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Myths and Realities of American Political Geography

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  • Edward L. Glaeser
  • Bryce A. Ward

Abstract

The division of America into red states and blue states misleadingly suggests that states are split into two camps, but along most dimensions, like political orientation, states are on a continuum. By historical standards, the number of swing states is not particularly low, and America's cultural divisions are not increasing. But despite the flaws of the red state/blue state framework, it does contain two profound truths. First, the heterogeneity of beliefs and attitudes across the United States is enormous and has always been so. Second, political divisions are becoming increasingly religious and cultural. The rise of religious politics is not without precedent, but rather returns us to the pre-New Deal norm. Religious political divisions are so common because religious groups provide politicians the opportunity to send targeted messages that excite their base.

Suggested Citation

  • Edward L. Glaeser & Bryce A. Ward, 2005. "Myths and Realities of American Political Geography," NBER Working Papers 11857, National Bureau of Economic Research, Inc.
  • Handle: RePEc:nbr:nberwo:11857
    Note: DAE POL
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    File URL: http://www.nber.org/papers/w11857.pdf
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    References listed on IDEAS

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    1. Edward L. Glaeser & Giacomo A. M. Ponzetto & Jesse M. Shapiro, 2005. "Strategic Extremism: Why Republicans and Democrats Divide on Religious Values," The Quarterly Journal of Economics, Oxford University Press, vol. 120(4), pages 1283-1330.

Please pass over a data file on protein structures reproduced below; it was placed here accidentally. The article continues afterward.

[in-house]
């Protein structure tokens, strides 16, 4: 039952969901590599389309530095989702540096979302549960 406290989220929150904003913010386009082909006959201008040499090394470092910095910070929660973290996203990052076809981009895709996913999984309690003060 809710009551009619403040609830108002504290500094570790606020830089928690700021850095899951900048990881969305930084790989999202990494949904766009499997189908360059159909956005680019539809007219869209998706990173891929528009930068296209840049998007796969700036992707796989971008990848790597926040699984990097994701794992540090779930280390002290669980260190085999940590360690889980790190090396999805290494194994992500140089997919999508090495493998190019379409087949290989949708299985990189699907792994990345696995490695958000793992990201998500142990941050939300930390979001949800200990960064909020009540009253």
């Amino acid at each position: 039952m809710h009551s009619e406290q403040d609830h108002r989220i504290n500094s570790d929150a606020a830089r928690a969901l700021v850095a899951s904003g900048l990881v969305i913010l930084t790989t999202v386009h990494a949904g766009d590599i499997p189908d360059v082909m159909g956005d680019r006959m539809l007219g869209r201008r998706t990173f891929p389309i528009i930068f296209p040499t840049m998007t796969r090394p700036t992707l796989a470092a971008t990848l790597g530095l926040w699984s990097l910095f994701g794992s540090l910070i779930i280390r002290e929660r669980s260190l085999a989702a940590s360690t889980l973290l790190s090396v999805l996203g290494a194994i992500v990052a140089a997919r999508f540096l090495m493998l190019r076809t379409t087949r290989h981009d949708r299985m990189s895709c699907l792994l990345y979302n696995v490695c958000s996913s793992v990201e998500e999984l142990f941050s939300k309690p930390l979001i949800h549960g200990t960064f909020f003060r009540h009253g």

2. Edward L. Glaeser & Bruce Sacerdote & José A. Scheinkman, 1996. "Crime and Social Interactions," The Quarterly Journal of Economics, Oxford University Press, vol. 111(2), pages 507-548.
    3. Fogel, Robert William, 2000. "The Fourth Great Awakening and the Future of Egalitarianism," University of Chicago Press Economics Books, University of Chicago Press, edition 1, number 9780226256627, July.
    4. Edward L. Glaeser & Bruce I. Sacerdote, 2008. "Education and Religion," Journal of Human Capital, University of Chicago Press, vol. 2(2), pages 188-215.
    5. Edward L. Glaeser, 2004. "Psychology and the Market," American Economic Review, American Economic Association, vol. 94(2), pages 408-413, May.
    6. Anthony Downs, 1957. "An Economic Theory of Political Action in a Democracy," Journal of Political Economy, University of Chicago Press, vol. 65, pages 135-135.
    7. Stephen Ansolabehere & Jonathan Rodden & James M. Snyder Jr., 2006. "Purple America," Journal of Economic Perspectives, American Economic Association, vol. 20(2), pages 97-118, Spring.
    8. Kevin M. Murphy & Andrei Shleifer, 2004. "Persuasion in Politics," American Economic Review, American Economic Association, vol. 94(2), pages 435-439, May.
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    Cited by:

    1. Miles S. Kimball & Colter M. Mitchell & Arland D. Thornton & Linda C. Young-Demarco, 2009. "Empirics on the Origins of Preferences: The Case of College Major and Religiosity," NBER Working Papers 15182, National Bureau of Economic Research, Inc.

    More about this item

    JEL classification:

    • H7 - Public Economics - - State and Local Government; Intergovernmental Relations

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